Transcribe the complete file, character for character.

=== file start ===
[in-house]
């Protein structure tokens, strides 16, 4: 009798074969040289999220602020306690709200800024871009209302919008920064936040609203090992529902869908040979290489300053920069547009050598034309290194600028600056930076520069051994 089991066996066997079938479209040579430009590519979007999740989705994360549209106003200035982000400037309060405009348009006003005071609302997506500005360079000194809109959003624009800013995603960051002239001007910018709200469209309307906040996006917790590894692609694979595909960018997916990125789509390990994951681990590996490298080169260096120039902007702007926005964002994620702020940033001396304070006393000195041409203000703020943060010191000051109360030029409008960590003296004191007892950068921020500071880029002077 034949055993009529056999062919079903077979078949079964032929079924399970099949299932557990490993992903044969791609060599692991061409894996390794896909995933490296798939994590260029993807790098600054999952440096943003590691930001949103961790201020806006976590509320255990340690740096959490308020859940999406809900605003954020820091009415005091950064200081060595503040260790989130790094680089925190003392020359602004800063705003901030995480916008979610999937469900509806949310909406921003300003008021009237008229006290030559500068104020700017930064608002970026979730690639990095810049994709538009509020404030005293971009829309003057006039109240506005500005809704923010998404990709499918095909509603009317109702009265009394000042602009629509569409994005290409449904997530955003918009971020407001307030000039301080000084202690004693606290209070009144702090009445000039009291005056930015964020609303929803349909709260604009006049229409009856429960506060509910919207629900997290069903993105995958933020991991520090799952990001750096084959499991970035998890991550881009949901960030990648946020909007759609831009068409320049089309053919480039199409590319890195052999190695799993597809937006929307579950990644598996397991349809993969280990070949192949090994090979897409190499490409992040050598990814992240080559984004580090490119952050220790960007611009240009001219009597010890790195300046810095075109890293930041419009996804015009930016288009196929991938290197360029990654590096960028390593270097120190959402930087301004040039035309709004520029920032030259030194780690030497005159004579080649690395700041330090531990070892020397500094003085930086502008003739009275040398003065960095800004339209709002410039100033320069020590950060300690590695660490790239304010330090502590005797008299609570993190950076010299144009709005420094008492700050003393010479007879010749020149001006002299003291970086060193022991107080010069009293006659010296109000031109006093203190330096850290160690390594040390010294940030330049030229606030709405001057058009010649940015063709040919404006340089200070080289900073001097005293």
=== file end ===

[in-house]
């Protein structure tokens, strides 16, 4: 009798074969040289999220602020306690709200800024871009209302919008920064936040609203090992529902869908040979290489300053920069547009050598034309290194600028600056930076520069051994 089991066996066997079938479209040579430009590519979007999740989705994360549209106003200035982000400037309060405009348009006003005071609302997506500005360079000194809109959003624009800013995603960051002239001007910018709200469209309307906040996006917790590894692609694979595909960018997916990125789509390990994951681990590996490298080169260096120039902007702007926005964002994620702020940033001396304070006393000195041409203000703020943060010191000051109360030029409008960590003296004191007892950068921020500071880029002077 034949055993009529056999062919079903077979078949079964032929079924399970099949299932557990490993992903044969791609060599692991061409894996390794896909995933490296798939994590260029993807790098600054999952440096943003590691930001949103961790201020806006976590509320255990340690740096959490308020859940999406809900605003954020820091009415005091950064200081060595503040260790989130790094680089925190003392020359602004800063705003901030995480916008979610999937469900509806949310909406921003300003008021009237008229006290030559500068104020700017930064608002970026979730690639990095810049994709538009509020404030005293971009829309003057006039109240506005500005809704923010998404990709499918095909509603009317109702009265009394000042602009629509569409994005290409449904997530955003918009971020407001307030000039301080000084202690004693606290209070009144702090009445000039009291005056930015964020609303929803349909709260604009006049229409009856429960506060509910919207629900997290069903993105995958933020991991520090799952990001750096084959499991970035998890991550881009949901960030990648946020909007759609831009068409320049089309053919480039199409590319890195052999190695799993597809937006929307579950990644598996397991349809993969280990070949192949090994090979897409190499490409992040050598990814992240080559984004580090490119952050220790960007611009240009001219009597010890790195300046810095075109890293930041419009996804015009930016288009196929991938290197360029990654590096960028390593270097120190959402930087301004040039035309709004520029920032030259030194780690030497005159004579080649690395700041330090531990070892020397500094003085930086502008003739009275040398003065960095800004339209709002410039100033320069020590950060300690590695660490790239304010330090502590005797008299609570993190950076010299144009709005420094008492700050003393010479007879010749020149001006002299003291970086060193022991107080010069009293006659010296109000031109006093203190330096850290160690390594040390010294940030330049030229606030709405001057058009010649940015063709040919404006340089200070080289900073001097005293």